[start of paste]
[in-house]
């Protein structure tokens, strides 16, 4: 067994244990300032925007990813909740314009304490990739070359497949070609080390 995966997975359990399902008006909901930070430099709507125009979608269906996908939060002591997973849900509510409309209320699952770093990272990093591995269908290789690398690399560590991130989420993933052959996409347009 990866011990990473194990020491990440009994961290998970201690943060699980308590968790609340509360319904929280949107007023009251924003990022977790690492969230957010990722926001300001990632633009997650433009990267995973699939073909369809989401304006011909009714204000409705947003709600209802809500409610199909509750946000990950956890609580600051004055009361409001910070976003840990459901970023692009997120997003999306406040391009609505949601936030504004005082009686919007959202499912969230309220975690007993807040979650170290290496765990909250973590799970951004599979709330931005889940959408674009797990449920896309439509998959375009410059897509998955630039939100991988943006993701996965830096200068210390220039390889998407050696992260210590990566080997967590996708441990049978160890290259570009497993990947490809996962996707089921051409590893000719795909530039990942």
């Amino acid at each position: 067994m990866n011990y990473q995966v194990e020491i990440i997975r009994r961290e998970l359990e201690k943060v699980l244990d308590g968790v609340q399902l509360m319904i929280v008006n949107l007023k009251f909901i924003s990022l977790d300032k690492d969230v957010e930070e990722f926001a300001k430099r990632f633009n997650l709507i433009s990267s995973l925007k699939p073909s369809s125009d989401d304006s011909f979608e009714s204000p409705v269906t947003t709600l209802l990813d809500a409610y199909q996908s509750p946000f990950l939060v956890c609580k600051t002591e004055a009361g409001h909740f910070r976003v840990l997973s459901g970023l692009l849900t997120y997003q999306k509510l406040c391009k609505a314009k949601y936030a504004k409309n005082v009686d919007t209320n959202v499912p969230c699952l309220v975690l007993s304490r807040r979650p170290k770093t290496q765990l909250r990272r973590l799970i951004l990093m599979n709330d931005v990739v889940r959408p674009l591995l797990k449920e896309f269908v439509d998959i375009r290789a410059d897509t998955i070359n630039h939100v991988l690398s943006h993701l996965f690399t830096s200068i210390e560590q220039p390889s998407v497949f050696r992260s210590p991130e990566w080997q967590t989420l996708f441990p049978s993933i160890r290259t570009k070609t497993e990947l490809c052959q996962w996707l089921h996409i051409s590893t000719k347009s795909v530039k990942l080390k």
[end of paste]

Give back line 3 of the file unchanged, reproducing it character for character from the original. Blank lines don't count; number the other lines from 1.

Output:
């Amino acid at each position: 067994m990866n011990y990473q995966v194990e020491i990440i997975r009994r961290e998970l359990e201690k943060v699980l244990d308590g968790v609340q399902l509360m319904i929280v008006n949107l007023k009251f909901i924003s990022l977790d300032k690492d969230v957010e930070e990722f926001a300001k430099r990632f633009n997650l709507i433009s990267s995973l925007k699939p073909s369809s125009d989401d304006s011909f979608e009714s204000p409705v269906t947003t709600l209802l990813d809500a409610y199909q996908s509750p946000f990950l939060v956890c609580k600051t002591e004055a009361g409001h909740f910070r976003v840990l997973s459901g970023l692009l849900t997120y997003q999306k509510l406040c391009k609505a314009k949601y936030a504004k409309n005082v009686d919007t209320n959202v499912p969230c699952l309220v975690l007993s304490r807040r979650p170290k770093t290496q765990l909250r990272r973590l799970i951004l990093m599979n709330d931005v990739v889940r959408p674009l591995l797990k449920e896309f269908v439509d998959i375009r290789a410059d897509t998955i070359n630039h939100v991988l690398s943006h993701l996965f690399t830096s200068i210390e560590q220039p390889s998407v497949f050696r992260s210590p991130e990566w080997q967590t989420l996708f441990p049978s993933i160890r290259t570009k070609t497993e990947l490809c052959q996962w996707l089921h996409i051409s590893t000719k347009s795909v530039k990942l080390k």